Thursday, August 09, 2007

Parshas Re'eh 5767

To see last year's Dvar Torah, CLICK HERE.

Adapted from a shiur given by R' Baruch Simon

כָּל-הַבְּכוֹר אֲשֶׁר יִוָּלֵד בִּבְקָרְךָ וּבְצֹאנְךָ, הַזָּכָר--תַּקְדִּישׁ, לַיהוָה אֱלֹהֶיךָ: לֹא תַעֲבֹד בִּבְכֹר שׁוֹרֶךָ, וְלֹא
תָגֹז בְּכוֹר צֹאנֶךָ.

“Every firstborn that is born in your cattle, and in your flocks---a male--- you must consecrate to Ad-noy, your G-d; you may not work with your first-born ox, or shear the first-born of your flocks.” (Sefer Devarim, 15:19)

The Bechor (firstborn) sacrifice is unique by virtue of the fact that it attains its status of “Hekedesh”/consecrated by simply being born. When the animal passes through the mother’s womb, it is automatically consecreated; Chazal refer to this type of sacrifice as “Kadosh M’eilav”, loosely translated as “inherently holy”. This differs from all other Karbanos which become consecrated only after verbally declaring that animal should be Hekdesh.

Rashi, quoting the Mishna in Arachin, wonders why, if the Bechor is consecrated automatically, does the Pasuk tell us that “you must consecrate”. Why do we need to do anything if it is inherently holy? Furthermore, there is an explicit Pasuk in Parshas Bechokosai (Vayikra 27:26) that tells us that a person SHOULDN’T consecrate the first-born…what gives?

Rashi, quoting the Mishna in Arachin, answers according to the Rabbanan, who say that the Pasuk in Bechukosai which says that a person shouldn’t consecrate the animal means to tell us that we cannot consecrate it for something else. We are therefore prohibited to bring this animal as a sin-offering because it already has the status of a Bechor. However, our Pasuk which tells us to consecrate the animal is telling us that even though there is inherently holiness by virtue of the fact that the animal was born, nevertheless, we still have a Mitzvah to verbally consecrate the sacrifice like any other.

This is actually an entire Halachic sugya in Nedarim. The Gemara there discusses which types of utterances make a Neder into a valid one. The rule is that if someone says that they want to “make this apple assur to me like a Karbon Chatas”, that works, as one can use an utterance of something that needs a verbal declaration to make it assur. However, regarding something that doesn’t need a verbal declaration to make it assur, one couldn’t use that in an Neder utterance. Thus, if one says that they want to “make this apple assur to me like pig”, it is no good, as pig is assur to us even without verbal declaration. The question arises, what about Karbon Bechor? On one hand, we could say that it is like making a Neder with a Karbon Chatas, because, as our Pasuk tells us, even a Karbon Bechor needs verbal consecration. Or, on the other hand, perhaps it is like making a Neder with a pig, as the Karbon is assur to us as soon as it is born, even without verbal consecration, like a pig.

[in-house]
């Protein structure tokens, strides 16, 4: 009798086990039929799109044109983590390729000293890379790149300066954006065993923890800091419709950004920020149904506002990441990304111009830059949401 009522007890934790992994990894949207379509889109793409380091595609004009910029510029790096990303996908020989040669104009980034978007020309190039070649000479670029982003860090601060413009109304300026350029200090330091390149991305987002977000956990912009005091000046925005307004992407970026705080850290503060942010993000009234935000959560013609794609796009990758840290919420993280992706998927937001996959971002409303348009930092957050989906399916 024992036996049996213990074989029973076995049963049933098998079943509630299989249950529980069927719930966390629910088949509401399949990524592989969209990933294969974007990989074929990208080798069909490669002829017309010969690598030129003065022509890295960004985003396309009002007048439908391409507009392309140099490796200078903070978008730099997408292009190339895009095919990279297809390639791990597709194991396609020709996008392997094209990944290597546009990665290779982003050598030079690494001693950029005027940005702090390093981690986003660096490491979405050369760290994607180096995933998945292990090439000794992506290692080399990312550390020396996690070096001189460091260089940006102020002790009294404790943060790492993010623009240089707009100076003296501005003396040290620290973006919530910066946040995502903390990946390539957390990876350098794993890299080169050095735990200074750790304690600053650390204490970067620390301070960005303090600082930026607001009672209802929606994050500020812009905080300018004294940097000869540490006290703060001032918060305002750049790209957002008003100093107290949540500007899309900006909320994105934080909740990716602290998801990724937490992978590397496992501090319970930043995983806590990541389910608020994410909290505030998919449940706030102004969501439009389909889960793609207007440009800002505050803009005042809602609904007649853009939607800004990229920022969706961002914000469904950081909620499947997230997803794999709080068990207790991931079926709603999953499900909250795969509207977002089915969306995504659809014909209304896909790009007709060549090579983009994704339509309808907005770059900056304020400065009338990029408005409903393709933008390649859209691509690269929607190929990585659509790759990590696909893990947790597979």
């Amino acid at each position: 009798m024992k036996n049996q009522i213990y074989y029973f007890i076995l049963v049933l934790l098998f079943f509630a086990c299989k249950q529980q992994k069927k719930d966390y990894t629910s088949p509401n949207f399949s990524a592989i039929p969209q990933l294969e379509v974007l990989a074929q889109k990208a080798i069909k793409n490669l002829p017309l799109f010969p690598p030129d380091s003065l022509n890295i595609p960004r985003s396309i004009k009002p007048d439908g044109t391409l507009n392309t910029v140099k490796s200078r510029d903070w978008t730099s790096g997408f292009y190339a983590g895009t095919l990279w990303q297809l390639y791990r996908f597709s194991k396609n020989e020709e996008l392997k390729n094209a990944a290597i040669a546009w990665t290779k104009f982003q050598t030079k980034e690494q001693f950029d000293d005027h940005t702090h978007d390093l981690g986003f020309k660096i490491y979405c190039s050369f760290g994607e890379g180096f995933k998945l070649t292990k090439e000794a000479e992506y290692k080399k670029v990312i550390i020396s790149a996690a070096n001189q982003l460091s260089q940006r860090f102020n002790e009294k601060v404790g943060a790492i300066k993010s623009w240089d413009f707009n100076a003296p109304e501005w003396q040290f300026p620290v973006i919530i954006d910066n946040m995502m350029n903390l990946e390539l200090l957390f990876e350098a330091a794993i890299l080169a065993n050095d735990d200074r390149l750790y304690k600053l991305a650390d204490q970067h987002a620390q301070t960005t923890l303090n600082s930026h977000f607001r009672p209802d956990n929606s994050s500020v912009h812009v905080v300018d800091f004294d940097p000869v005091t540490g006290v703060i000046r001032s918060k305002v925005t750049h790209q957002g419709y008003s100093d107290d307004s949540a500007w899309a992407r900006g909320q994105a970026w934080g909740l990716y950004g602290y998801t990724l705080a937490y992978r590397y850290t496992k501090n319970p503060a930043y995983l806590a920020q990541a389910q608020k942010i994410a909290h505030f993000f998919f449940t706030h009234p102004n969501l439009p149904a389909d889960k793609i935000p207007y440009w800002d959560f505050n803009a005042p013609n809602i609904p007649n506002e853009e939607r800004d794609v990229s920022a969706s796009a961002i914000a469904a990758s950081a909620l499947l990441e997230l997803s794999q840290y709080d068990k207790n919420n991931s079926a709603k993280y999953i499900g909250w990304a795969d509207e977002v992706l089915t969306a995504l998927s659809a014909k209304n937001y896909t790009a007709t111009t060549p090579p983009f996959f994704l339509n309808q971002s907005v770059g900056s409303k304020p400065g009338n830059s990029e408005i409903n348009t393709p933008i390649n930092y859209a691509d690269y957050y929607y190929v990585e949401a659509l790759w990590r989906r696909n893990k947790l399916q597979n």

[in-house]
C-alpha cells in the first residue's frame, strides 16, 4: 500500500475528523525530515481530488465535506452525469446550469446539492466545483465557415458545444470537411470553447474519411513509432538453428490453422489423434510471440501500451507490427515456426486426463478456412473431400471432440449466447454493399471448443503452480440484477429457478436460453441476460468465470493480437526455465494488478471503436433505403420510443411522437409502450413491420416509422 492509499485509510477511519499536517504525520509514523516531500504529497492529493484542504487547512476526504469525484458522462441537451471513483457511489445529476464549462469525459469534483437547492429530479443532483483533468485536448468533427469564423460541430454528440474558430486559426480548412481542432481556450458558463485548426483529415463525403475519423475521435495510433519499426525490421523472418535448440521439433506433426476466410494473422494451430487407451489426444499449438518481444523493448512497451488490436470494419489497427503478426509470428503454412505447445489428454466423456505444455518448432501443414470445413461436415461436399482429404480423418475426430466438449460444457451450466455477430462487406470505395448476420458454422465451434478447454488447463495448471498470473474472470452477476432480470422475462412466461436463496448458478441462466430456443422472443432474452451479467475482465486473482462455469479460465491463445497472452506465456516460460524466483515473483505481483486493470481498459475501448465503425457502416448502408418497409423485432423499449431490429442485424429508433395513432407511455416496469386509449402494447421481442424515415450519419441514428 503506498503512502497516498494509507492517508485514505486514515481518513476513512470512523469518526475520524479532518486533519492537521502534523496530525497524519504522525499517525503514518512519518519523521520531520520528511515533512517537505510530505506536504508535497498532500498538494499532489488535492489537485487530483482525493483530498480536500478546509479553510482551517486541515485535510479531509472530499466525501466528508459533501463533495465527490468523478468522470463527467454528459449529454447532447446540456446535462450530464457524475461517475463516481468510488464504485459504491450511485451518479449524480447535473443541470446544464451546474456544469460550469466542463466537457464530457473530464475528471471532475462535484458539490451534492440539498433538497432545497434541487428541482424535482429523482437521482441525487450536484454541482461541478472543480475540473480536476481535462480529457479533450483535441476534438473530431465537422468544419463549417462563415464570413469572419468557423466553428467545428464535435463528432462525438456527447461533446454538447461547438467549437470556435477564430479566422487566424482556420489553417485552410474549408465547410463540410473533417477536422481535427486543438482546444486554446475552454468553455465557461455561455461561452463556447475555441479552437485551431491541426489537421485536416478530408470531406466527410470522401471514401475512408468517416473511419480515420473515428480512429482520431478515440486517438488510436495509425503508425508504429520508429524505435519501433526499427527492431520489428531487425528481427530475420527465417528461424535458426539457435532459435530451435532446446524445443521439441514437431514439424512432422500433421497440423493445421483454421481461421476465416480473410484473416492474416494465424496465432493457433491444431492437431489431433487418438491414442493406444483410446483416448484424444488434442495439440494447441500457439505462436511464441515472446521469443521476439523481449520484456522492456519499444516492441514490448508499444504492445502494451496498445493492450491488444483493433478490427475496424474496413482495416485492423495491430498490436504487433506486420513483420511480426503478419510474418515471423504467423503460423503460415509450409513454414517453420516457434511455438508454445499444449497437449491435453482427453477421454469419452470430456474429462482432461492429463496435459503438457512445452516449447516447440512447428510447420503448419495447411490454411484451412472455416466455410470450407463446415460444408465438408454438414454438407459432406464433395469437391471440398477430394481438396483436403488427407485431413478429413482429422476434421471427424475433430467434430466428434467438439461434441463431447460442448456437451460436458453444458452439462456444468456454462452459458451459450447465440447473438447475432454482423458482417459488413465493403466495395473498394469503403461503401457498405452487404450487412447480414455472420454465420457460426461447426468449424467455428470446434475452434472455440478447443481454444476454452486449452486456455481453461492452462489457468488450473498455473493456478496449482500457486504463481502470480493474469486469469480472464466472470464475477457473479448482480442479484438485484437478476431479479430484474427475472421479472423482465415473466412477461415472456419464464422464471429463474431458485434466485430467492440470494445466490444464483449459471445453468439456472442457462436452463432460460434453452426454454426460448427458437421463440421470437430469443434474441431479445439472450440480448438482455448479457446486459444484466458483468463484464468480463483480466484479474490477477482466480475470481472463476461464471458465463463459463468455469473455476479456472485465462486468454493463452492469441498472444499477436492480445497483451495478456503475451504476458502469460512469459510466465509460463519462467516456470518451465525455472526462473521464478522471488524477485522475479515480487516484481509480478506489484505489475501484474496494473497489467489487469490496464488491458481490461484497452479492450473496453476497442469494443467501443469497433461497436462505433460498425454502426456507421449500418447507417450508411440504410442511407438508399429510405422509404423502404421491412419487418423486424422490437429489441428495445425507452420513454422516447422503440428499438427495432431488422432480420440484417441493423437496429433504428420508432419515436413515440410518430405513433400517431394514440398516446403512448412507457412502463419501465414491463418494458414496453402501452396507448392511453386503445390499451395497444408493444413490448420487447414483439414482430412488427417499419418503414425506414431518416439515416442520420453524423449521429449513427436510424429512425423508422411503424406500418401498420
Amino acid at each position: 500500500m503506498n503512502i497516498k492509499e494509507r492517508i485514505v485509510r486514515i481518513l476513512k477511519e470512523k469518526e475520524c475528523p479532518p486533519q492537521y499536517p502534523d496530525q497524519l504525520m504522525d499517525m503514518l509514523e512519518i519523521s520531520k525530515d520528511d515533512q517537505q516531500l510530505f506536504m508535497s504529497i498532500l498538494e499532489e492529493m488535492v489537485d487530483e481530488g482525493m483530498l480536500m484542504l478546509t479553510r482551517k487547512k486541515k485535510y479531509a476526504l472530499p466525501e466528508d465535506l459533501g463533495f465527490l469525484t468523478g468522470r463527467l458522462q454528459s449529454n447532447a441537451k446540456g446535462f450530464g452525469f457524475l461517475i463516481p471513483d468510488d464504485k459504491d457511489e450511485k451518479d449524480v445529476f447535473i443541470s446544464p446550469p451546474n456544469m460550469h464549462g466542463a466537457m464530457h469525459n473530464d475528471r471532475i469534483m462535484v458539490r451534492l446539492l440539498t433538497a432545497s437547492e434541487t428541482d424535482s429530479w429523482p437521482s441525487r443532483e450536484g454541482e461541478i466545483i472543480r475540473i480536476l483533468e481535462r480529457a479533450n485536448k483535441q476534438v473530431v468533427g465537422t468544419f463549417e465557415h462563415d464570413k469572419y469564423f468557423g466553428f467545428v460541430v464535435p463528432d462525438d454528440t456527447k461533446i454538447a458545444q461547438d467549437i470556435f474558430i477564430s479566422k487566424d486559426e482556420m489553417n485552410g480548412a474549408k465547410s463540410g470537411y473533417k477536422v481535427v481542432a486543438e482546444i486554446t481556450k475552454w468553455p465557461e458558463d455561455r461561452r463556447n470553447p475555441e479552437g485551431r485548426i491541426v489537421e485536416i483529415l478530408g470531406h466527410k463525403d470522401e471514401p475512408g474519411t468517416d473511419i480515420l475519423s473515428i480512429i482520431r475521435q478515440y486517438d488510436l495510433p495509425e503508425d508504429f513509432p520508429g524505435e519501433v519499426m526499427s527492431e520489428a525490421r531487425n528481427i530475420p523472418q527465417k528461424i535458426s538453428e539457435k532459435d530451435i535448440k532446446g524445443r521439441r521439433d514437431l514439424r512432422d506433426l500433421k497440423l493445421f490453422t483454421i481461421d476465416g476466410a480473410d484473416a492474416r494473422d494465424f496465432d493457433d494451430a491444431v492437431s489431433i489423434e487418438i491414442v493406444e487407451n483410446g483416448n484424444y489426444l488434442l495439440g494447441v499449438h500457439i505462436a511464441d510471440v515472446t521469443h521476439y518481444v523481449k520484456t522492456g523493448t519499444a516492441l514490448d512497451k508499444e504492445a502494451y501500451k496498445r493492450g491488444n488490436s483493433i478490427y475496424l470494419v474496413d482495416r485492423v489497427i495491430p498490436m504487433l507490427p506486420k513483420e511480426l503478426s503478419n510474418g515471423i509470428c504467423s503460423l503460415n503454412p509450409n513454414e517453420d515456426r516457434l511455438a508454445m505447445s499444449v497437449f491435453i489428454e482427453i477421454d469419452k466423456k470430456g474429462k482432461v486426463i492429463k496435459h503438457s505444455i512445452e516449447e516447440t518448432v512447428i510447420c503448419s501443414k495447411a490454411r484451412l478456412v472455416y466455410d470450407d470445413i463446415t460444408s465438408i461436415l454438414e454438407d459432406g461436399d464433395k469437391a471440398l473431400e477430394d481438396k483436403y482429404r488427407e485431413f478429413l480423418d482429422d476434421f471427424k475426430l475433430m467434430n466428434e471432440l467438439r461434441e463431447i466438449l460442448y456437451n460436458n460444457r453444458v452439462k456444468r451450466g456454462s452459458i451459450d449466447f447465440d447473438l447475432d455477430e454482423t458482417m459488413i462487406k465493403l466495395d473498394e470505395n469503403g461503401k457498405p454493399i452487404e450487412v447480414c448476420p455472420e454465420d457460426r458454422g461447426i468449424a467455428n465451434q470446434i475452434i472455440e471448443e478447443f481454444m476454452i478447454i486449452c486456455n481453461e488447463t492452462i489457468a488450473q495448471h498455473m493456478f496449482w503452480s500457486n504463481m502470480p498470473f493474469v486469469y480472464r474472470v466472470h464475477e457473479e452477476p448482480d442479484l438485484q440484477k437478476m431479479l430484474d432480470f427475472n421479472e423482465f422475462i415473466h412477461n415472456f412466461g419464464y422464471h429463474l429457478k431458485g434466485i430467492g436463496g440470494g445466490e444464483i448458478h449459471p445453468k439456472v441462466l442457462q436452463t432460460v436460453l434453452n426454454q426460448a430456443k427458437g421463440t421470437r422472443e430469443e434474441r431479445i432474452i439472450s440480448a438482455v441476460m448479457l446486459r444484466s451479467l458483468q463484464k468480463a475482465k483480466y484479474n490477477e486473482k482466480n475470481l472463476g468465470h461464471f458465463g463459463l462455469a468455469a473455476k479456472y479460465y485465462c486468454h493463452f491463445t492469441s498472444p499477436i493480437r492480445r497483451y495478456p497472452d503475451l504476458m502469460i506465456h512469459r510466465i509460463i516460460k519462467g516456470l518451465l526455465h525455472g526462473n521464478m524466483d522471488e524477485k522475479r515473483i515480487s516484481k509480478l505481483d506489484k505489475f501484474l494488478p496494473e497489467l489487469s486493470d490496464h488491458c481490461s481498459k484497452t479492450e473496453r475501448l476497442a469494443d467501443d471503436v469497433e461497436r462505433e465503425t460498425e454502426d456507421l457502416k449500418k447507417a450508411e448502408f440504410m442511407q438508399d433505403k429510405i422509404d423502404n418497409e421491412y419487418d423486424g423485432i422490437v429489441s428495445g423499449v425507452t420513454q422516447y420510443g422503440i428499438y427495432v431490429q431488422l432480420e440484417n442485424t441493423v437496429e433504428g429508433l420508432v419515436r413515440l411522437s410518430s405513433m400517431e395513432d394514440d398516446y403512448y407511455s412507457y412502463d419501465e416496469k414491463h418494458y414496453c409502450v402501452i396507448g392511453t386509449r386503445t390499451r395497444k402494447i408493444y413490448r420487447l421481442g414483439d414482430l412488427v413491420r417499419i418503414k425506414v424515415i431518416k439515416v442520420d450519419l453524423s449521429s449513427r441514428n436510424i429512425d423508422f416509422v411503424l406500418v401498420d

When we look at this idea, it is a bit bizarre. Why do we have do verbally consecrate the animal if it is inherently holy? Furthremore, by other Karbonos, if we don’t verbally consecrate them they are 100% permissible for us to eat; this is not the case by Bechor – even without our verbal declaration they are already Kadosh. The Sefer Yeraim and the Smag suggest that while it has inherent holiness, we still are obligated to show some sort of Chavivus/endearment to the Mitzvah.

The underlying message here is that anything that has Kedushah or is meaningful in life requires effort. Things that happen by themselves often have little value. This is evidenced by the fact that the Torah can’t handle us, in the case of Bechor, to be inactive participants. Rav Schachter points out a Meshech Chochmah which examines why, when the Shofar blew at the end of Matan Torah, could anyone ascend the mountain. He answers there that while Matan Torah was surely an awesome event, what made it awesome was our active partnership in accepting the Torah. It wasn’t simply the Hashem was giving us the Torah, but rather, we were receiving it. Once we had received it and were ready to be on our way, the mountain lost its awesomeness and anyone could ascend. Whether it’s the beginning of a new school year or just the beginning of a Yom Tov season, we should realize this lesson that whatever we wish to accomplish can only be attained through our active partnership in whatever it is that we’re doing.

1 Comments:

Anonymous xaton said...

After quite a few hours of bumping around here and there we made our way back for a few hours of relaxing around the apartment. We were invited for dinner to a friend from back home (and wife) who grew up with me in Frederick and is now learning in the Mir. I particularly appreciate the fact that, regardless of how frum he is or how much he learns, he will not turn his back on where he came from or the people that helped him get to where he is today. He always wants to know what is going on in Frederick and always inquires about the Rabbi. He's a good man. There was an amazing amount of food at dinner and some great company; this dinner was sort of last minute and was definitely one of the pleasant surprises on the trip. Afterwards we met up a couple and their children from Baltimore who we are friendly with and shmoozed with them before heading home. Flying solo to Chevron tomorrow as the wife has already been and wants to spend some time around here tomorrow, and then we're heading out early Thursday morning. Time flies... :(

9:34 PM, August 13, 2007

 

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